Garin long denied cheating but the French cycling federation never believed him, nor others, and the first batch of riders were disqualified. While later Garin nodded acknowledgement to what he'd done as a young man, he felt bitter at the effective ending of his career. He ran a garage on the edge of town - there's still a filling station on the site - and then retired. As he grew older, his tales grew more rambling.

I once met a man who'd known him back then, who wishes now that he'd listened more attentively. But he had been a small boy and Garin a boring ancient telling the same tales over and over. The boy itched to get away and, as soon as Garin had filled his container with the paraffin, he ran back in the street and to freedom.

In one of those odd twists, the little boy grew up to be a gravedigger at the cemetery at Sallaumines, on the edge of Lens. If not too many people died, it was a quiet life. Quiet enough to notice one day that Italian television had started filming one of the graves. The gravedigger wandered over and was surprised to find that one of his charges all those years had been the old man, the old winner of the Tour de France, who'd bored him as a boy.

I'd been to Sallaumines cemetery before. That's how I got to talking to the people who tend it. They told me that few people went to the grave, although more since news had got out, and that out of respect they gave it a sweep of accumulated leaves every so often.

"There's not a single memorial to him anywhere in France," one of them said. "It's a disgrace. If he'd been a politician or a pop star..."

Heart 1 Comment 0

I rode out of town and walked up the long hill to the Nôtre Dame de Lorette, admiring the cloudscapes and the pointing fingers of sun to one side and the sprawl of Lens and its slag heaps to the other. Lens had once been a thriving mine town but France's coal seams grew weak and the last mines closed in the 1990s.

Nôtre Dame de Lorette is a national war cemetery. The publicity, if that's the right word for war cemeteries, goes to Commonwealth sites with their rows of white stones designed by the man who placed the lions in Trafalgar Square and built the government buildings in New Delhi. It's easy to forget that Commonwealth troops fought mainly on the Western Front, bloody though that was. Almost all the rest of the line, all the way to Switzerland, was French. The French directed the war - Marshal Foch's grave is in Les Invalides in Paris - and more Frenchmen died than all the other Allied armies added together. The toll of dead and injured was something like one Frenchman in four and the long lists on memorials in every village tell the tragedy.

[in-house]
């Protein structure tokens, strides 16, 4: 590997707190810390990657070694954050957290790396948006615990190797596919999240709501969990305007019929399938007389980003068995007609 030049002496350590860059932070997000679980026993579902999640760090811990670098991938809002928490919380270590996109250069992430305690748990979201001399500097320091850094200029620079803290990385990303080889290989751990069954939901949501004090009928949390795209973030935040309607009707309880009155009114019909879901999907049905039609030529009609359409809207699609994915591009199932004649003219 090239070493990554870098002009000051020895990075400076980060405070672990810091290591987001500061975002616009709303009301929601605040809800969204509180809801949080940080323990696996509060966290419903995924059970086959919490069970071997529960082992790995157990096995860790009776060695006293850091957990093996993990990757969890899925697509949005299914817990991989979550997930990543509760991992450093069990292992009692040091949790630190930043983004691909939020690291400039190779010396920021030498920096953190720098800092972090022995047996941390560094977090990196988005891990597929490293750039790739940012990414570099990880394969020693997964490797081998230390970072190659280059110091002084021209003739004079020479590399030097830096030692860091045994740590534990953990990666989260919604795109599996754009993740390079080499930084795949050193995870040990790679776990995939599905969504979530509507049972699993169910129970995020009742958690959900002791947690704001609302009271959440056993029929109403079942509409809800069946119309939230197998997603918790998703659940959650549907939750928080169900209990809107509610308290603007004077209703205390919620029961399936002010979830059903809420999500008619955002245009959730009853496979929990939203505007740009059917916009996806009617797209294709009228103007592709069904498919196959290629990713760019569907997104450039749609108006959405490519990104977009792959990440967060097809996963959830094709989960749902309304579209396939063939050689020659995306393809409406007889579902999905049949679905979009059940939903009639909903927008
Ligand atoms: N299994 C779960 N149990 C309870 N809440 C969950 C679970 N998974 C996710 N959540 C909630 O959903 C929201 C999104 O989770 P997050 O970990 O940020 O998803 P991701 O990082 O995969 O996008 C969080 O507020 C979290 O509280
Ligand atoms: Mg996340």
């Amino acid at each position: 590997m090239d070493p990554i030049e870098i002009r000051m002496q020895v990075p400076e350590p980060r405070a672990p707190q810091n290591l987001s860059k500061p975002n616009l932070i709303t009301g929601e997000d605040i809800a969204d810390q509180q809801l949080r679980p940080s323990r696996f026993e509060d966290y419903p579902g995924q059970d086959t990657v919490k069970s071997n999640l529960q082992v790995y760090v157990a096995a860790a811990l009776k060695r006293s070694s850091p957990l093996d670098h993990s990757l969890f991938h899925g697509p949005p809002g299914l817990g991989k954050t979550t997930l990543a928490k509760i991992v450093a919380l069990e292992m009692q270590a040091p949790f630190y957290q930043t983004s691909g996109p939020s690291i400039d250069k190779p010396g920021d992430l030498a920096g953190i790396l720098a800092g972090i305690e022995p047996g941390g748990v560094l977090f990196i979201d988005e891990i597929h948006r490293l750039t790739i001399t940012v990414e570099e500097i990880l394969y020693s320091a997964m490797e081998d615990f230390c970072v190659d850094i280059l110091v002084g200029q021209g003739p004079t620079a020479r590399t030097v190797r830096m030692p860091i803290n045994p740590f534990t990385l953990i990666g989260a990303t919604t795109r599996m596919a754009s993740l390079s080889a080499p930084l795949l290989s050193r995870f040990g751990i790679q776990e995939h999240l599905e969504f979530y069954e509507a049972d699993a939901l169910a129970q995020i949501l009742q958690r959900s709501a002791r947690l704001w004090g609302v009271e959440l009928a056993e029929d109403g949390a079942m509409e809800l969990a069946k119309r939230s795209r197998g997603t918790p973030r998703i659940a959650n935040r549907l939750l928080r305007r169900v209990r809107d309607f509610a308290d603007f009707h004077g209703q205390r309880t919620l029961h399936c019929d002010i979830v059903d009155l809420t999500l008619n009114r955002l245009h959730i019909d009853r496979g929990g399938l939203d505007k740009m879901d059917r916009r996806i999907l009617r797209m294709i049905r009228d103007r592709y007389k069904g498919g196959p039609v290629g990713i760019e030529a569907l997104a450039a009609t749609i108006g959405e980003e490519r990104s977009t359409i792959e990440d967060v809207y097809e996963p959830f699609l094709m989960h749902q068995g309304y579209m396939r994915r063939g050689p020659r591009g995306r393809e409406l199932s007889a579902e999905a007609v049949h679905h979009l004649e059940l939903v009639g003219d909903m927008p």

More Frenchmen died in the first world war than all Americans in all foreign wars since Independence
Heart 1 Comment 0

The French cemetery with its subtle wooden crosses was on the top of the hill, to one side of a site dominated by a huge memorial and a church put up by the women of France. Inside the church is a small plaque commemorating another winner of the Tour de France, a giant of a man called François Faber. He was such a legend that thousands turned out in the early hours to see him pass. No agony, no effort was too much for him.

Faber lived in Paris but his origins were in Luxembourg. When war broke out, he joined the French Foreign Legion. He was in the slaughter of the Chemin des Dames, a struggle to hold the ridge that dominated the area. In no man's land he found an injured colleague. Using his height and strength, the sporting hero lifted him in his arms and began carrying him to the French trenches.

Just metres away, a German soldier saw his chance. He lifted his rifle. There was a shot that Faber never heard and he fell, a bullet in his back, just one more name to be added to the millions.

Today's ride: 97 km (60 miles)
Total: 457 km (284 miles)

Rate this entry's writing Heart 1
Comment on this entry Comment 0